One of the biggest pitfalls for investors who like dividend paying stocks is reaching for extravagant yields. For sure, some double-digit yields are safe – for a while. But those numbers can be a sign of trouble that eventually leads to a cut in dividends. And when that happens, the pain is two-fold. First is the loss of income, and the second is capital losses when the stock price plunges as investors bail out.To see a list of high yielding CDs go here.
So here, I want to make a case for the dividend tortoises instead of the rabbits. I’m talking about seven companies that have such a long history of dividend payments and are so financially solid that they are unlikely ever to never their dividends.
- Kinder Morgan Energy Partners (KMP) Kinder Morgan is a major player in the energy business that operates pipeline and storage facilities for oil and gas companies. Just like the world always will need oil and gas, its drillers and refiners will always needs ways to transport and store it. KMP sports a gaudy but sustainable 7% yield with dividends that that have increased steadily over the years.
- Intel (INTC) Intel has been, and always will be, the king of the chipmakers. Intel has a near-monopoly, as well as free cash flow that is as regular as a pharmaceutical company’s. INTC’s 3.4% yield even has room to rise, but management probably wants to keep a lid on it as the business is capex-heavy.
- Novartis (NVS) Novartis is a perfect selection because it has a slew of pharmaceutical products and always is on the hunt for new ones. That means consistent and reliable cash flow, which means consistent and reliable dividends. Novartis’ 3.3% yield is supported by free cash flow three to four times in excess of dividend payments.
- Coca-Cola (KO) The venerable soft drink company continues to see its tendrils reach to the furthest reaches of the globe. Its answer to declining soda consumption is diversification into things like energy drinks, bottled water, tea, coffee and fruit juices. The company generates well over $7 billion in free cash flow annually and spends a little more than half of it paying KO shareholders a 3.2% dividend. Coca-Cola makes scads of money, and there’s no sign that’s ever going to change.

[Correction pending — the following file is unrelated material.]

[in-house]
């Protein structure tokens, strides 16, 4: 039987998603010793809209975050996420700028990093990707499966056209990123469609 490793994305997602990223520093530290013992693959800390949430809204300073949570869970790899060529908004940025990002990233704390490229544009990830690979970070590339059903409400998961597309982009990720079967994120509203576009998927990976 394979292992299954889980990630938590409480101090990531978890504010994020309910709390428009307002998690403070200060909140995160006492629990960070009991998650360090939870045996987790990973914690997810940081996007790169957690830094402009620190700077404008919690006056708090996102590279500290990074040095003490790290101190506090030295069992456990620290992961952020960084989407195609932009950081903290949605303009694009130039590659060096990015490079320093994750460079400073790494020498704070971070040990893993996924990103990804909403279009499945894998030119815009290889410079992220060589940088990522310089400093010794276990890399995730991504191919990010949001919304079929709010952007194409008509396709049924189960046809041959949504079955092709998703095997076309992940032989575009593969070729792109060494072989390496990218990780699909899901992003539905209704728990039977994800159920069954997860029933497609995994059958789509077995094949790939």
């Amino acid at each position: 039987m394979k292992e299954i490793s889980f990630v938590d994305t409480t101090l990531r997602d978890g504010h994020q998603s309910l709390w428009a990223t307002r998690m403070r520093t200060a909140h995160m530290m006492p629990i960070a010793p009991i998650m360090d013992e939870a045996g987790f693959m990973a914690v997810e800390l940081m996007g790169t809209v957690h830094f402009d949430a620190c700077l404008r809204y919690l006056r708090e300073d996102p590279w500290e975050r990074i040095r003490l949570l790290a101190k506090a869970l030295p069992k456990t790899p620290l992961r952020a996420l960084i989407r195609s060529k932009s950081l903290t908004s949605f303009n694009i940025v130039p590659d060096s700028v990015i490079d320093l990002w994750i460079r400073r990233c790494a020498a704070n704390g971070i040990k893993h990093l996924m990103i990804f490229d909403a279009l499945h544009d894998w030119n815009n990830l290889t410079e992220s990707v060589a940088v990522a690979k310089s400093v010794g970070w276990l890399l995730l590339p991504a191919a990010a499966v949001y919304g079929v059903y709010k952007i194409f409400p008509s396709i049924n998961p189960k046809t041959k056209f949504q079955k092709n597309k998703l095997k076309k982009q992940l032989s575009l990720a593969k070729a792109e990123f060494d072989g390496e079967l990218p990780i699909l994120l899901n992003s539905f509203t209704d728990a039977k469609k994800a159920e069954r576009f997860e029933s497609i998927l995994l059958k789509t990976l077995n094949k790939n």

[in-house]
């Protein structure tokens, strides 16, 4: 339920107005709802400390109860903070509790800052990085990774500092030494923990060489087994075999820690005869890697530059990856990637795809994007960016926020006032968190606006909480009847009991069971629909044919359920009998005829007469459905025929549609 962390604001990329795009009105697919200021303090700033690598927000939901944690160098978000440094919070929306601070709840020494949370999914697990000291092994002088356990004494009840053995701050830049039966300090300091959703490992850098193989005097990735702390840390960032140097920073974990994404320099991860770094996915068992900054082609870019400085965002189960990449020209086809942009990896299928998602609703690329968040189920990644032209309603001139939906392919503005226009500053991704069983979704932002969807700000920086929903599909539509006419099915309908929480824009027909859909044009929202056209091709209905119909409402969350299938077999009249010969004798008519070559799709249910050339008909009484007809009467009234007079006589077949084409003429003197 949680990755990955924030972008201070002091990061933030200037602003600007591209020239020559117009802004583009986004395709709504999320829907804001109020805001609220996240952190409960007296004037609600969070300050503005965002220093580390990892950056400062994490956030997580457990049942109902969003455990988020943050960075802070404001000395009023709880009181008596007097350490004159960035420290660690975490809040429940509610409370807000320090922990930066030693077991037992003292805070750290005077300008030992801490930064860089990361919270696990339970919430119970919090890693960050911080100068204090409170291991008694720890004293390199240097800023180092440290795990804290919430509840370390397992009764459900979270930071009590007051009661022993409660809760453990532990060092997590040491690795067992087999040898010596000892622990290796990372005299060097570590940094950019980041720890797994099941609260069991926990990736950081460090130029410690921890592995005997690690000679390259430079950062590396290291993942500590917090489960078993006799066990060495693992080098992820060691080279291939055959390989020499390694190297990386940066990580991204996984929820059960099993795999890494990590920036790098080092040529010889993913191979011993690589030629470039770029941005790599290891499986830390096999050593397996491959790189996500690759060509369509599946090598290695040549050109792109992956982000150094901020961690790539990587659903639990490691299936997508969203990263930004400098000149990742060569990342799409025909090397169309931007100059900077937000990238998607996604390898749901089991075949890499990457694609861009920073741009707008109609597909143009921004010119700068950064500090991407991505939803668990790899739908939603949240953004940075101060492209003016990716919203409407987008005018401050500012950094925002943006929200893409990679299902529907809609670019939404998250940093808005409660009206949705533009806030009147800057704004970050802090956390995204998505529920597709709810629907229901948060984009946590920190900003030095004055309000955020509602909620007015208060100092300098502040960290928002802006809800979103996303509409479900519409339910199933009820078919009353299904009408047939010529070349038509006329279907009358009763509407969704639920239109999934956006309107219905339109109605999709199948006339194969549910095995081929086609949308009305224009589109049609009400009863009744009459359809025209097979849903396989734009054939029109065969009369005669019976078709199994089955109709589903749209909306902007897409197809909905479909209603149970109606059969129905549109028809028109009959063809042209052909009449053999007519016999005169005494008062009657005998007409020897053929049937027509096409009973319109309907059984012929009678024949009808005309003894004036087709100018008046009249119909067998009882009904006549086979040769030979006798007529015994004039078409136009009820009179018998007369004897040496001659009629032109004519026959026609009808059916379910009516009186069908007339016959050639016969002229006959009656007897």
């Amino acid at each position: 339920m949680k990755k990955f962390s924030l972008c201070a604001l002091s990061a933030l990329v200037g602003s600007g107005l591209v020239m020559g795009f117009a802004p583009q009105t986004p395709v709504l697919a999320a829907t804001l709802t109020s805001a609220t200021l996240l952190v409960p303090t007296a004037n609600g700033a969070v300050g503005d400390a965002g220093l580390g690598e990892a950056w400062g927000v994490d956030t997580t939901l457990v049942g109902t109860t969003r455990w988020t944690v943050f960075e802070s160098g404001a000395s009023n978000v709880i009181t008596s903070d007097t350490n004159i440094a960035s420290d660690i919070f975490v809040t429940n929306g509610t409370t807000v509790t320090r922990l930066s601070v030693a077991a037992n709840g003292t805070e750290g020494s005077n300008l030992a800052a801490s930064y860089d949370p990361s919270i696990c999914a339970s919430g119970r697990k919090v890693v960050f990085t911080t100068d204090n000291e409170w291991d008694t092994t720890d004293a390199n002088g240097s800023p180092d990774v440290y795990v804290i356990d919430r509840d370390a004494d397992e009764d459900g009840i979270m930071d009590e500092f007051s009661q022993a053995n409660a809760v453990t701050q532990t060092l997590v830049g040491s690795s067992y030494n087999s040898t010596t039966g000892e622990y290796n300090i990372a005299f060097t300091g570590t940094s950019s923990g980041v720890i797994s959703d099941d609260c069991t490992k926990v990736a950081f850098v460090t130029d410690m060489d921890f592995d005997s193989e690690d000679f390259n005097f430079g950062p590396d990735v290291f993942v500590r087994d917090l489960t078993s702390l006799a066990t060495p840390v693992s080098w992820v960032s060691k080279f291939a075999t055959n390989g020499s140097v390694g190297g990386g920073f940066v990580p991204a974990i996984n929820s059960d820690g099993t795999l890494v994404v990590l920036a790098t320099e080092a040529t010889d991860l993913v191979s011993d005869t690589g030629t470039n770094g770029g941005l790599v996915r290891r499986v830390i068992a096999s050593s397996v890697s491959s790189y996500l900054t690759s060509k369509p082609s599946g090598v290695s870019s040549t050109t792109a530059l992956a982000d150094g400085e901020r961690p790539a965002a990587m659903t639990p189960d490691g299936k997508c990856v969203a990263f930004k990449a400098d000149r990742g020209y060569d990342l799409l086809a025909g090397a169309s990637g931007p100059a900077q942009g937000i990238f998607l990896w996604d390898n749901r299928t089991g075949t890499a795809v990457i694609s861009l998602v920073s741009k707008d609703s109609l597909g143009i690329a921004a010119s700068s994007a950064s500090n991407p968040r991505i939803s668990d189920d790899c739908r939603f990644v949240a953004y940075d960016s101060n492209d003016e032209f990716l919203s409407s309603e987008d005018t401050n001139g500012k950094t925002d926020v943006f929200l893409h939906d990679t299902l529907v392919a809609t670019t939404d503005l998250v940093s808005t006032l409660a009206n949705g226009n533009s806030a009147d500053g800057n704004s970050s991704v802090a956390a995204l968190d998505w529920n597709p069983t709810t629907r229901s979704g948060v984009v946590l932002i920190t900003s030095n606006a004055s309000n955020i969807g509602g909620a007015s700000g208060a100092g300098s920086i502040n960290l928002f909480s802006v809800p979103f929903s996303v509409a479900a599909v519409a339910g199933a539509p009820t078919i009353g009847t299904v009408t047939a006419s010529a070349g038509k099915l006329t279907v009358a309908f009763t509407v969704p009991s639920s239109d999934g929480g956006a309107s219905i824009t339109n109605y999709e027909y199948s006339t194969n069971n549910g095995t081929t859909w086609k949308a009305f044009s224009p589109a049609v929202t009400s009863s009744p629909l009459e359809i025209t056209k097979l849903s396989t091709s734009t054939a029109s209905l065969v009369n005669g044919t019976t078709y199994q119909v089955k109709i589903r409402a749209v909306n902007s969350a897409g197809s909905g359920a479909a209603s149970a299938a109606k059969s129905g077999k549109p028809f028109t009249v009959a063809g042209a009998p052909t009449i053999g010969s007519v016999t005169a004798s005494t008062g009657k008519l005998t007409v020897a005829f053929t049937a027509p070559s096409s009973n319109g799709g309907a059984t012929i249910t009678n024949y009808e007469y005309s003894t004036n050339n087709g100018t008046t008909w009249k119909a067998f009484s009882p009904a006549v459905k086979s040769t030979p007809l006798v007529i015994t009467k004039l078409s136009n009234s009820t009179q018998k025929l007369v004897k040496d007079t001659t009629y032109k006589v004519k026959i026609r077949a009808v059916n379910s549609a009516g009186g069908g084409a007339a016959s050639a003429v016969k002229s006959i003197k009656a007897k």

- Merck & Co(MRK) Merck is not a stock I’d place in your high-growth portfolio, but if you’re looking for a healthy and reliable payout (3.1%), look no further. Merck has a very long history of fat cash flow and dividend growth you can count on to continue.
- DuPont (DD) DuPont is another classic play that I also like as part of a core stalwart portfolio. DuPont’s 8% projected 5-year earnings growth rate , plus a 2.7% yield, on top of free cash flow that is churned out like clockwork make DD stock a no-brainer.
- Exxon Mobil (XOM). XOM literally generates tens of billions of dollars in cash flow every year and only pays out a third of it to shareholders. Its 2.6% dividend might not be gigantic, but it’s always going to be there.
These seven stocks represent world-class operations that will be around long after all the high-growth, non-dividend-paying momentum stocks have vanished. And the money they put in your pocket will last even longer.
About Lawrence Meyers
Larry is regarded as one of the nation’s experts on alternative consumer finance. He consults for hedge funds and private equity via his Council Member status at Gerson Lehman Group, and as a member of Coleman Research Group’s Executive Forum. He also consults for Credit Access Businesses and Credit Services Organizations in Texas. His Op-Eds and Letters to the Editor have appeared in over two dozen major newspapers. He also brokers financing, strategic investments, and distressed asset purchases between private equity firms and businesses of all stripes. You can reach him at firstname.lastname@example.org.
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